Climate Change Finance and Local Governance
Asia-Pacific is one of the world’s most vulnerable regions to the effects of climate change and the expected impacts are likely to intensify in the future. The region is also a large emitter of greenhouse gases (GHGs), and unless urgent action is taken to curb emissions, this trend will exacerbate in the future. It is widely acknowledged that a significant increase in public and private financial resources from national and international sources will be required to meet these adaptation and mitigation challenges.
While existing literature on ‘climate finance’ calls for attention to the local aspects of climate change, so far the voices of local level practitioners have been less audible in the international and national climate change discourse. The local dimension of climate finance is important not only because of the intrinsically local nature of CC vulnerability, but also because of the benefits of pursuing local-level mitigation activities. The financing of localized responses to climate change also deserves specific attention because of the critical role of local practitioners as key agents in achieving effective results on the ground. A localized response can draw from local knowledge and include the participation of those most vulnerable to the impacts of climate change.
Based on a regional consultation in Bangkok in late 2012, a framework was agreed on for shaping effective responses to climate change at the local level. The four pillars, which also guide the discussion in this paper, can be summarized as follows:
An enabling institutional environment for climate finance:
The autonomy and authority that sub-national governments have to respond to climate change will, to a large extent, be determined by a country’s approaches to political, administrative and fiscal decentralization. An understanding of the latter is particularly critical in ensuring that finance to address climate change is aligned to the established expenditure responsibilities of national, regional and local governments.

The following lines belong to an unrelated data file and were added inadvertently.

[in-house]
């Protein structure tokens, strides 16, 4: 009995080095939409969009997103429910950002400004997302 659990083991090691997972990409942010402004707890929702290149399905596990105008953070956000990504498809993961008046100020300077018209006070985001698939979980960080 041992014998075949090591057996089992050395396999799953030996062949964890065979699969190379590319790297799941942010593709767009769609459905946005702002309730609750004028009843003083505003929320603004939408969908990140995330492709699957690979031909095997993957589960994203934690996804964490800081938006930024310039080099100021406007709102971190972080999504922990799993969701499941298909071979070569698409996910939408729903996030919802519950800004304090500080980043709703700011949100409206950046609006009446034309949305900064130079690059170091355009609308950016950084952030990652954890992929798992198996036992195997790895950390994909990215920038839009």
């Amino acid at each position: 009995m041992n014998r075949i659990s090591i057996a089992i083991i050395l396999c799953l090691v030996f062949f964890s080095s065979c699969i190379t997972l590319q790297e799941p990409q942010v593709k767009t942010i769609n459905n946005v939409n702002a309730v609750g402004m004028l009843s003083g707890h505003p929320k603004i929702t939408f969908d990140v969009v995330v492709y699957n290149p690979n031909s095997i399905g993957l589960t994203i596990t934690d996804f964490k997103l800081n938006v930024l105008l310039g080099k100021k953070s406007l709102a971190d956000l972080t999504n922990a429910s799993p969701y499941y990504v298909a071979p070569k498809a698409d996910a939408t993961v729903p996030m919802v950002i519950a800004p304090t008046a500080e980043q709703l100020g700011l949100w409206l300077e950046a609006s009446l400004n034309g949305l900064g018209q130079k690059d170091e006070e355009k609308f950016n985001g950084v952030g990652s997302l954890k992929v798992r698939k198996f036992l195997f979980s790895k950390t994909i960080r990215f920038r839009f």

Improved delivery of climate finance:
Local administrations will have greater scope to respond to specific local vulnerabilities where they have the necessary financial means and discretion to use those resources. Typically, the responsibilities of sub-national governments will be greater than their ability to raise taxes and as such they will be reliant on transfers from central or regional governments (intergovernmental transfers). Climate change will potentially have impacts both on the size of transfers required and also their regional distribution. Further, the structure of transfers can impact the discretion over which local governments have to address climate change. While providing transfers specifically targeted for climate change projects may be a useful short-term strategy to raise the profile of climate change at a local government level, mainstreaming climate change concerns into ongoing expenditures in relevant areas (i.e. rural development programs, water and sanitation, and agriculture) may bring greater long-term benefits.
More effective and equitable planning and budgeting for climate initiatives:
Responses to climate change at the local level will involve different stakeholders: local government, line departments, and CSOs. Similarly, there is a role for national institutions to provide policy guidance. Given multiple stakeholders, institutional coordination will be particularly critical in ensuring coherent planning and effective budgeting. Central ministries can support effective and equitable planning and budgeting for climate initiatives by establishing clear processes and procedures for the incorporation of climate change considerations in those processes. Ensuring the participation of communities in the planning process can make them more responsive to the needs of those communities, and is a core aspect of political decentralisation. Transparent and comprehensive budgets will have a key role to play in enabling participation.
Monitoring and evaluating the local impact of climate finance:
Monitoring and evaluation frameworks that assess the impact of local interventions on climate change can serve as a basis to judge the effectiveness and efficiency of climate related expenditures. They can also be used to assess the impact of climate finance on the most climate vulnerable groups. Importantly, the establishment of a good monitoring and evaluation framework and creating a process where the information is shared with the public can be an effective way of holding local governments to account in the use of public resources and the results that they have contributed to. Given the overlap
Taken together, these four pillars are intended as an overarching framework that can be used to inform a suitable approach to ensure that finance is channelled and used effectively to address climate change at the local level.